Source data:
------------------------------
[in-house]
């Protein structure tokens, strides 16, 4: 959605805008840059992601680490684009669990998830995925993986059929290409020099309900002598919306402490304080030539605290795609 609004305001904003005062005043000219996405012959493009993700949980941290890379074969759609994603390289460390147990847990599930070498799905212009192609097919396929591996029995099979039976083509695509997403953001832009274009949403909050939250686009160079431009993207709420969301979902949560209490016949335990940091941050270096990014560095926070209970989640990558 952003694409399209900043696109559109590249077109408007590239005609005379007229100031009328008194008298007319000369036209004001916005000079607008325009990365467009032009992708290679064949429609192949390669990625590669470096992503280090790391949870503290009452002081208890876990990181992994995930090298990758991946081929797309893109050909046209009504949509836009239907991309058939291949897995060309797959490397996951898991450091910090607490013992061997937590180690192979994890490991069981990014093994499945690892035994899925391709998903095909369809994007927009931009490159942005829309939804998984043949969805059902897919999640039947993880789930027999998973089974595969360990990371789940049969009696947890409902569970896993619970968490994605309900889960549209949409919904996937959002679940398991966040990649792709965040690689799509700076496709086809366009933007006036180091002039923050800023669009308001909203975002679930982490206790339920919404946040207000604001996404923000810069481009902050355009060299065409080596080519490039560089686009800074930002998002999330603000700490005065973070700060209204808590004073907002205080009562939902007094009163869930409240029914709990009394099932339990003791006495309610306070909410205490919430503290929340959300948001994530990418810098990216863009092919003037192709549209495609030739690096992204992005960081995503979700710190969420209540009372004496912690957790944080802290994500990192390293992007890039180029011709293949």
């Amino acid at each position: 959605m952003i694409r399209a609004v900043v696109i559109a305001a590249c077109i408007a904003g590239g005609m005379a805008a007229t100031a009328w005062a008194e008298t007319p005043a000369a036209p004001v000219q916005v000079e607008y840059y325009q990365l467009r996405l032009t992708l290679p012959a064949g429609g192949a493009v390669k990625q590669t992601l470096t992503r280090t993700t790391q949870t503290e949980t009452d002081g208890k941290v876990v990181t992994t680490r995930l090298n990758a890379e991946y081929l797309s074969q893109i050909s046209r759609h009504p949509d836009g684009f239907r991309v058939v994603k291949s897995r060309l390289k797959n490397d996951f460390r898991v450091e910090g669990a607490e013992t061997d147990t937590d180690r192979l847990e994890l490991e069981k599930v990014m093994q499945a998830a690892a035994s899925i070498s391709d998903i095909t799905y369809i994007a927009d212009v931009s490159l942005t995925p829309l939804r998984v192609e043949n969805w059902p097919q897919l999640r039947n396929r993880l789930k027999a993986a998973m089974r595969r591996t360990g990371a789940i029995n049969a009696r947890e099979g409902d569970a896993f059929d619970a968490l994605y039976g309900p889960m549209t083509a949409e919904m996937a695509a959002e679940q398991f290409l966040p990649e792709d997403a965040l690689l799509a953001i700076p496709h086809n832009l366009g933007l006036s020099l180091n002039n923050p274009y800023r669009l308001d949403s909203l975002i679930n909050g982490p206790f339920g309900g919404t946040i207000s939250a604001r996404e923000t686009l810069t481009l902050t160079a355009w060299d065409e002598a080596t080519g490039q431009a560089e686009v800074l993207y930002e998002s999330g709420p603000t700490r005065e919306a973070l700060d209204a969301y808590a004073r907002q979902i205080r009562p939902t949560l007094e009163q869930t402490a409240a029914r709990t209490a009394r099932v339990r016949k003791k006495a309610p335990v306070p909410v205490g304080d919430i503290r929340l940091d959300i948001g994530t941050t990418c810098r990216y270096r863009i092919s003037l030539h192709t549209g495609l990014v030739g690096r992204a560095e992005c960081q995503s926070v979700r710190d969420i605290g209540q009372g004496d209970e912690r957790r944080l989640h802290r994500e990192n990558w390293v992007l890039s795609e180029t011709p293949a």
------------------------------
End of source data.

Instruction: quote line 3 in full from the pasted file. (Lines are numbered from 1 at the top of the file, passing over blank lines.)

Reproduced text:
């Amino acid at each position: 959605m952003i694409r399209a609004v900043v696109i559109a305001a590249c077109i408007a904003g590239g005609m005379a805008a007229t100031a009328w005062a008194e008298t007319p005043a000369a036209p004001v000219q916005v000079e607008y840059y325009q990365l467009r996405l032009t992708l290679p012959a064949g429609g192949a493009v390669k990625q590669t992601l470096t992503r280090t993700t790391q949870t503290e949980t009452d002081g208890k941290v876990v990181t992994t680490r995930l090298n990758a890379e991946y081929l797309s074969q893109i050909s046209r759609h009504p949509d836009g684009f239907r991309v058939v994603k291949s897995r060309l390289k797959n490397d996951f460390r898991v450091e910090g669990a607490e013992t061997d147990t937590d180690r192979l847990e994890l490991e069981k599930v990014m093994q499945a998830a690892a035994s899925i070498s391709d998903i095909t799905y369809i994007a927009d212009v931009s490159l942005t995925p829309l939804r998984v192609e043949n969805w059902p097919q897919l999640r039947n396929r993880l789930k027999a993986a998973m089974r595969r591996t360990g990371a789940i029995n049969a009696r947890e099979g409902d569970a896993f059929d619970a968490l994605y039976g309900p889960m549209t083509a949409e919904m996937a695509a959002e679940q398991f290409l966040p990649e792709d997403a965040l690689l799509a953001i700076p496709h086809n832009l366009g933007l006036s020099l180091n002039n923050p274009y800023r669009l308001d949403s909203l975002i679930n909050g982490p206790f339920g309900g919404t946040i207000s939250a604001r996404e923000t686009l810069t481009l902050t160079a355009w060299d065409e002598a080596t080519g490039q431009a560089e686009v800074l993207y930002e998002s999330g709420p603000t700490r005065e919306a973070l700060d209204a969301y808590a004073r907002q979902i205080r009562p939902t949560l007094e009163q869930t402490a409240a029914r709990t209490a009394r099932v339990r016949k003791k006495a309610p335990v306070p909410v205490g304080d919430i503290r929340l940091d959300i948001g994530t941050t990418c810098r990216y270096r863009i092919s003037l030539h192709t549209g495609l990014v030739g690096r992204a560095e992005c960081q995503s926070v979700r710190d969420i605290g209540q009372g004496d209970e912690r957790r944080l989640h802290r994500e990192n990558w390293v992007l890039s795609e180029t011709p293949a």